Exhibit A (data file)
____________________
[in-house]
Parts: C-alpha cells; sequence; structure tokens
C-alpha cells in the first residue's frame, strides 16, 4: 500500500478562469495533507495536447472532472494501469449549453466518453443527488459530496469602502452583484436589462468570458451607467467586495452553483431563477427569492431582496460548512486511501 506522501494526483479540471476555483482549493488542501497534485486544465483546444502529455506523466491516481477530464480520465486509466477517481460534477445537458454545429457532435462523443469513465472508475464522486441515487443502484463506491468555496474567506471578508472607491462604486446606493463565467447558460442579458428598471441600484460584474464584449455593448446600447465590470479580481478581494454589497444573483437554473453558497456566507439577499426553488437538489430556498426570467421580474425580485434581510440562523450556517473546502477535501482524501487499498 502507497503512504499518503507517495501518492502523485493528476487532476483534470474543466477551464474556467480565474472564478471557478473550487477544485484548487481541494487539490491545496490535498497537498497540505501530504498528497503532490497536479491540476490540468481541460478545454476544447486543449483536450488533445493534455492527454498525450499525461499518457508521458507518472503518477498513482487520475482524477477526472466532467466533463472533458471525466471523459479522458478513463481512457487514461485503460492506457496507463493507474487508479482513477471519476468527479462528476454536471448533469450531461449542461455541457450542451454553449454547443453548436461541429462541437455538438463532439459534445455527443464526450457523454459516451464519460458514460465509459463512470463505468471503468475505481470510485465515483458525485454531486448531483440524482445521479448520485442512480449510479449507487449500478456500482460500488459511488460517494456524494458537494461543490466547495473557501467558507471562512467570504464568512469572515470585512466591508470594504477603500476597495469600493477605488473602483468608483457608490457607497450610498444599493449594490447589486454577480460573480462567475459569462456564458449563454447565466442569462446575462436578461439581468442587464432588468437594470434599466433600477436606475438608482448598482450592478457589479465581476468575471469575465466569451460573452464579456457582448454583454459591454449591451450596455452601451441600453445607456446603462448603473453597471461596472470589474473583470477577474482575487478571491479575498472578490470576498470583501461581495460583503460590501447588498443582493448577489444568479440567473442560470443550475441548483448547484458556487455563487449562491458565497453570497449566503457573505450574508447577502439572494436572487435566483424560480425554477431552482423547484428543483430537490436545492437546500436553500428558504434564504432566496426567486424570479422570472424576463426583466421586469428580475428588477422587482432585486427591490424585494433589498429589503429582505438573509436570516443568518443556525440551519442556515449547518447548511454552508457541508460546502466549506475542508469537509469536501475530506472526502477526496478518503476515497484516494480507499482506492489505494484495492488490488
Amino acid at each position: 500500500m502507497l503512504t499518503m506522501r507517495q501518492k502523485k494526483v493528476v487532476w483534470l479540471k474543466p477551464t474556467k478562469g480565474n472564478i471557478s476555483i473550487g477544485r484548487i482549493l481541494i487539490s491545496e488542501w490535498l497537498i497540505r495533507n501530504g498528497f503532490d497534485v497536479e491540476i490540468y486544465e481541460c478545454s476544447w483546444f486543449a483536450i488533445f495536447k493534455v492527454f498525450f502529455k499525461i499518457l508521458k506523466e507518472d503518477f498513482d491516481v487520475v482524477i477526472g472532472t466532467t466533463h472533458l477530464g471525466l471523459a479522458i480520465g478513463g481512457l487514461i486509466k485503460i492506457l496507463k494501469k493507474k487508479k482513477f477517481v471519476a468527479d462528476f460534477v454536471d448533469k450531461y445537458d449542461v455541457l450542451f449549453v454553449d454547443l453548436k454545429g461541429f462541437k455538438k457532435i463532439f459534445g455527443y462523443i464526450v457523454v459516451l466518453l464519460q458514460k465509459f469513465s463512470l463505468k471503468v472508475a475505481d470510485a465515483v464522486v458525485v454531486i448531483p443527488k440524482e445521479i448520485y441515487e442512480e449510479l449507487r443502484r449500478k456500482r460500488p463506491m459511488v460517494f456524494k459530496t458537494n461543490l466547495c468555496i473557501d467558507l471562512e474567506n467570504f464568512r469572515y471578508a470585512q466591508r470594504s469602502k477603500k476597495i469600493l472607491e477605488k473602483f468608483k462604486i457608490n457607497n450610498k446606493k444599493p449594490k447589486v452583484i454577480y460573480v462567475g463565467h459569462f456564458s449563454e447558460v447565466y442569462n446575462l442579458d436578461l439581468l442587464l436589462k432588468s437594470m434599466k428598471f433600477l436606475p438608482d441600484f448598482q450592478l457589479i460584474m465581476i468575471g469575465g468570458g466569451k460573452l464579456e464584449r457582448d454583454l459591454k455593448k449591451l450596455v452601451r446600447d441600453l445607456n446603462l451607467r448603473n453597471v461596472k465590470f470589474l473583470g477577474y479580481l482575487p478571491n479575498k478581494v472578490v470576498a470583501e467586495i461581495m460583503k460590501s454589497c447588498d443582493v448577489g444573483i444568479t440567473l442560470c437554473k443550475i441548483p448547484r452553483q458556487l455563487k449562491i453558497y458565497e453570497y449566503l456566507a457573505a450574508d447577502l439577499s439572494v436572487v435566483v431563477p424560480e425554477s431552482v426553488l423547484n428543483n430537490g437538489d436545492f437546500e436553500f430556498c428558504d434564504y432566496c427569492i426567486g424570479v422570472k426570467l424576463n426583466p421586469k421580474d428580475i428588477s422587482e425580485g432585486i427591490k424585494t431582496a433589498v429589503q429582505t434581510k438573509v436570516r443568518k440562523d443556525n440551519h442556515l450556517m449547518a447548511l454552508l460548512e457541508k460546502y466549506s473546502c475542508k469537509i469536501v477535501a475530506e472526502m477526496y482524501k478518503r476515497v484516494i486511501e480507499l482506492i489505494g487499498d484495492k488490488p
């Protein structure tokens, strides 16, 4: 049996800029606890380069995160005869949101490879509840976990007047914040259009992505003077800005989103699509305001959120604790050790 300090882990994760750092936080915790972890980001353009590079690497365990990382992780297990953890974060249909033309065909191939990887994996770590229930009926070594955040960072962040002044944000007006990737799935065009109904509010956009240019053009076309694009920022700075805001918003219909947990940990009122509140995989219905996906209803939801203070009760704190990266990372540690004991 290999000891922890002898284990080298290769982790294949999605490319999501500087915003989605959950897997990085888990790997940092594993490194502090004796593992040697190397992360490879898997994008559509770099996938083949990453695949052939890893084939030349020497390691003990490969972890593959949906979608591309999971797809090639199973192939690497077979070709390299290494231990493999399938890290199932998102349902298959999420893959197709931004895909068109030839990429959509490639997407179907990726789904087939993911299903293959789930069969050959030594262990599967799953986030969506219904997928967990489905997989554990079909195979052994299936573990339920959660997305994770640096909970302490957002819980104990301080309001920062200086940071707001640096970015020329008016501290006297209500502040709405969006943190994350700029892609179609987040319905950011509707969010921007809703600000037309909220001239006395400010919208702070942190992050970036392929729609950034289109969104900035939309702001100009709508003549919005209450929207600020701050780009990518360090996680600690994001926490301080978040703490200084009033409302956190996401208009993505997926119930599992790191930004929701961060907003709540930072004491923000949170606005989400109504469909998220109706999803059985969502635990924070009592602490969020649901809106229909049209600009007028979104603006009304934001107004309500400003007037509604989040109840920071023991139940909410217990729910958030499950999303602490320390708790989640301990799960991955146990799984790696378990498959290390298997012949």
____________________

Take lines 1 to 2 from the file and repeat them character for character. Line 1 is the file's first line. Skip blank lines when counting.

[in-house]
Parts: C-alpha cells; sequence; structure tokens